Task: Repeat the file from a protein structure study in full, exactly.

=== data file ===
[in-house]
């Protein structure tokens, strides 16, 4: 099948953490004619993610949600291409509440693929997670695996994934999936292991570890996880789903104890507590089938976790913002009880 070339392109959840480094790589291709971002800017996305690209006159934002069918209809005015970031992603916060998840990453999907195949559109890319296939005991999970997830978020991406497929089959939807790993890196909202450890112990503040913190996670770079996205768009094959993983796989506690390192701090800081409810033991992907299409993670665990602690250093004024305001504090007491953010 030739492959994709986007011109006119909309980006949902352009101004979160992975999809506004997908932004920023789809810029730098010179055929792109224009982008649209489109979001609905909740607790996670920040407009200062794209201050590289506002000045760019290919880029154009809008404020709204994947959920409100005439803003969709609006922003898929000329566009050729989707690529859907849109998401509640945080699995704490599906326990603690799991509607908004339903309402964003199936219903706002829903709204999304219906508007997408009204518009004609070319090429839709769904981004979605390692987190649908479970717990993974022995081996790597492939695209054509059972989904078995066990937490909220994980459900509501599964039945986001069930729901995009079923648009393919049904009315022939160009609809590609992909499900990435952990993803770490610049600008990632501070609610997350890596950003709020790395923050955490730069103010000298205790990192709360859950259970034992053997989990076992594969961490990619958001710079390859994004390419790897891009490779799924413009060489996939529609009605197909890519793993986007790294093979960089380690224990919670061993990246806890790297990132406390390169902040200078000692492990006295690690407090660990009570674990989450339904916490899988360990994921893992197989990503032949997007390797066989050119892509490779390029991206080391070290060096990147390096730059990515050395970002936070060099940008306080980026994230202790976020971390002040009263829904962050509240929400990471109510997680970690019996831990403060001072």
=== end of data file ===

[in-house]
């Protein structure tokens, strides 16, 4: 099948953490004619993610949600291409509440693929997670695996994934999936292991570890996880789903104890507590089938976790913002009880 070339392109959840480094790589291709971002800017996305690209006159934002069918209809005015970031992603916060998840990453999907195949559109890319296939005991999970997830978020991406497929089959939807790993890196909202450890112990503040913190996670770079996205768009094959993983796989506690390192701090800081409810033991992907299409993670665990602690250093004024305001504090007491953010 030739492959994709986007011109006119909309980006949902352009101004979160992975999809506004997908932004920023789809810029730098010179055929792109224009982008649209489109979001609905909740607790996670920040407009200062794209201050590289506002000045760019290919880029154009809008404020709204994947959920409100005439803003969709609006922003898929000329566009050729989707690529859907849109998401509640945080699995704490599906326990603690799991509607908004339903309402964003199936219903706002829903709204999304219906508007997408009204518009004609070319090429839709769904981004979605390692987190649908479970717990993974022995081996790597492939695209054509059972989904078995066990937490909220994980459900509501599964039945986001069930729901995009079923648009393919049904009315022939160009609809590609992909499900990435952990993803770490610049600008990632501070609610997350890596950003709020790395923050955490730069103010000298205790990192709360859950259970034992053997989990076992594969961490990619958001710079390859994004390419790897891009490779799924413009060489996939529609009605197909890519793993986007790294093979960089380690224990919670061993990246806890790297990132406390390169902040200078000692492990006295690690407090660990009570674990989450339904916490899988360990994921893992197989990503032949997007390797066989050119892509490779390029991206080391070290060096990147390096730059990515050395970002936070060099940008306080980026994230202790976020971390002040009263829904962050509240929400990471109510997680970690019996831990403060001072």